By Katie Mettler-CrowleyThe myth that digital forensically evidence is easy to find is pervasive.
That’s why it is so important to have good information about it.
There are several myths about how forensic digital evidence is handled.
The following are five myths that need to be dispelled:1.
A computer-generated image is the only reliable evidence.
The FBI’s digital forennsics lab has used computer-created images of crime scenes and other evidence for more than a decade.
It has proven that digital forensic evidence is the best way to make a case.
But, according to the FBI, computer-based forensic evidence can only be used to support a suspect’s statement.
It cannot be used as evidence to disprove the suspect’s story.2.
Your digital forentiscopters are digital.
They can’t read text, they can’t see images, and they can do nothing more than scan a video or photo.
But their digital foresight is much more than just their computer-assisted scanning.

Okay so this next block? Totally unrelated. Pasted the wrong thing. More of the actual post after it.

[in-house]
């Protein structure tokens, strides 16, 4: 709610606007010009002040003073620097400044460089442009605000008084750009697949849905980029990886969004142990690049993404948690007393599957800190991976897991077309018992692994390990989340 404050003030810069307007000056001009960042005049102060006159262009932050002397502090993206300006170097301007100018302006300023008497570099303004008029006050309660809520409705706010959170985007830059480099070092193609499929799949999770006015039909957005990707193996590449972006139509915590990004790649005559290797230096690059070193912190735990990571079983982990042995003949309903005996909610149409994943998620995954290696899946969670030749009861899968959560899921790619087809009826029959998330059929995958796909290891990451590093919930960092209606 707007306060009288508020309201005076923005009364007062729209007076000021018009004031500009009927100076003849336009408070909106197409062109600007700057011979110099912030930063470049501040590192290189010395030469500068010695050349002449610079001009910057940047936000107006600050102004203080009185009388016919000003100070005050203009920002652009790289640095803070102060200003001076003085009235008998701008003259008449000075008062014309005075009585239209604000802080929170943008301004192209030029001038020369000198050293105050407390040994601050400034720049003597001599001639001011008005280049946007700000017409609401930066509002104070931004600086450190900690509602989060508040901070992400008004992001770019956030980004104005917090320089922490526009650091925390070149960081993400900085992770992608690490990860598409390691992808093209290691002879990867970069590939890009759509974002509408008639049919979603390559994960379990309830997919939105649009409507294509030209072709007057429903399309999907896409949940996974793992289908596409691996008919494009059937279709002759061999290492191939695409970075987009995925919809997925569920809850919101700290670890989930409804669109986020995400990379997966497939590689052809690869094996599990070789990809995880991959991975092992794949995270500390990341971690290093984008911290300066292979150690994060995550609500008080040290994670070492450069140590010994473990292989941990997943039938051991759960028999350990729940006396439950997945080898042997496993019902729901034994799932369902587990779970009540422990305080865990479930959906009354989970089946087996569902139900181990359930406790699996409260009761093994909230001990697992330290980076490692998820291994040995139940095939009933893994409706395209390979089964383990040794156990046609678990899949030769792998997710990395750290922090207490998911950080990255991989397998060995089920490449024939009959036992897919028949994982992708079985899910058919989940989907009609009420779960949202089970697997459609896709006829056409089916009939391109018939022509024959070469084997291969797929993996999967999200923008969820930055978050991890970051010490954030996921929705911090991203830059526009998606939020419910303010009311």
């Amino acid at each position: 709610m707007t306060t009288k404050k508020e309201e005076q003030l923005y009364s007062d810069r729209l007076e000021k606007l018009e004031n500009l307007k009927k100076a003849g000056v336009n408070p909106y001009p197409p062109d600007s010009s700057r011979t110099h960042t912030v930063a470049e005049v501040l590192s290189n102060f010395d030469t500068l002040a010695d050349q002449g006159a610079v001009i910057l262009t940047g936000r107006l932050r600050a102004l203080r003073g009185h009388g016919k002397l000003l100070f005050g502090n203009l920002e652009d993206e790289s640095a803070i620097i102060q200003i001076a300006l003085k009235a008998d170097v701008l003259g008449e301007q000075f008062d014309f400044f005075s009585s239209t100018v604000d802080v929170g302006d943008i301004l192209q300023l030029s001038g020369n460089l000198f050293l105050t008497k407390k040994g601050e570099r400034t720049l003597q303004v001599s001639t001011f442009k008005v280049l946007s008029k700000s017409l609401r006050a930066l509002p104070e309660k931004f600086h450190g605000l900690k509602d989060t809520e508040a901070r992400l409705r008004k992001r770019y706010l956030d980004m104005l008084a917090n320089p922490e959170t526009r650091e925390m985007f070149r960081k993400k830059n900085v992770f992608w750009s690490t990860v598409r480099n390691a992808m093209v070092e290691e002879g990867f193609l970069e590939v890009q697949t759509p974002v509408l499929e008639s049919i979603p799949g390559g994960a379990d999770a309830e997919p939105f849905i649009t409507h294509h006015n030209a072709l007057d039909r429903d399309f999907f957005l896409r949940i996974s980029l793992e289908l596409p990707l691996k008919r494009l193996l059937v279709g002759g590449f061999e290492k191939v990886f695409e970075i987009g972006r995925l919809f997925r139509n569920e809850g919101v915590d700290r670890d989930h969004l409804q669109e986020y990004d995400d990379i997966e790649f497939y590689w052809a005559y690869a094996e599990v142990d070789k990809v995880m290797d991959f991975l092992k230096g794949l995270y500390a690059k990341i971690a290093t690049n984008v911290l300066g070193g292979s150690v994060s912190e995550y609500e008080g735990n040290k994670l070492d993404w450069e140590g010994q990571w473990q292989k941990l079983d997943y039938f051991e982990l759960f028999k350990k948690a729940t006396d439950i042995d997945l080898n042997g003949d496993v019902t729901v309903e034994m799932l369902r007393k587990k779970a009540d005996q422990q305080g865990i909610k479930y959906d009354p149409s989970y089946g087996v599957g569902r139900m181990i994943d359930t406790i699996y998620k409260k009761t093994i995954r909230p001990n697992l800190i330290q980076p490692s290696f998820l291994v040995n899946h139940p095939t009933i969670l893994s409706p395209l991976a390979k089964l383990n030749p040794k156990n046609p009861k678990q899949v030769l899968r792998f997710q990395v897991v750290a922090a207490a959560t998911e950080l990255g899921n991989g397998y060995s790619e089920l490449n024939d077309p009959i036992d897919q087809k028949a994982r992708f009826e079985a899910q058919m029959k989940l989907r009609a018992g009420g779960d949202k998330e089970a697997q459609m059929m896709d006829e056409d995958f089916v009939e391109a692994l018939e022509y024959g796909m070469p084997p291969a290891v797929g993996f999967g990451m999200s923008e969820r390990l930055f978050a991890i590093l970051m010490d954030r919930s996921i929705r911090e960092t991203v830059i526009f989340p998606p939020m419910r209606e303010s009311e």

They are also able to identify patterns in crime scenes, like the presence of bloodstains.3.
Digital forensics can’t do much without a crime scene.
As the FBI says, “digital forensics can’t solve the crime, only the perpetrator’s story.”
But that’s not the only way to test digital forenecsts.
A digital forester can examine and analyze images from a crime-scene photograph, which the FBI calls “a digital image.”
If the digital foresster can identify a pattern, then it can tell the victim’s story in court.4.
Digital forensic evidence works.
It can provide a forensic account of the crime scene, as well as help police narrow a suspect down.
A lot of crime-fighting happens on the Internet.
There is no such thing as a digital forensic investigation.
The forensic forensics lab must go through the digital file, scan the file, and then review the file to see if there is any evidence of a crime.5.
Digital evidence is often not a reliable guide to what happened on a crime and is often unreliable.
The same cannot be said for the forensic digital foresters.
There’s no doubt that a digital foreshot can tell us more about a crime than a physical forensics photograph, but we can never be certain that the digital forensic results are the right one.
The FBI says that “a good forensic digital analysis is a two-way street.”
That’s a good thing, but it doesn’t mean that digital evidence can’t be trusted.
You need to do your own research to figure out which digital forests you should trust, and if they have a history of reliability, they will help you do that.
If you need help determining which digital forensic foresters are trustworthy, visit our guide to digital foresnaps.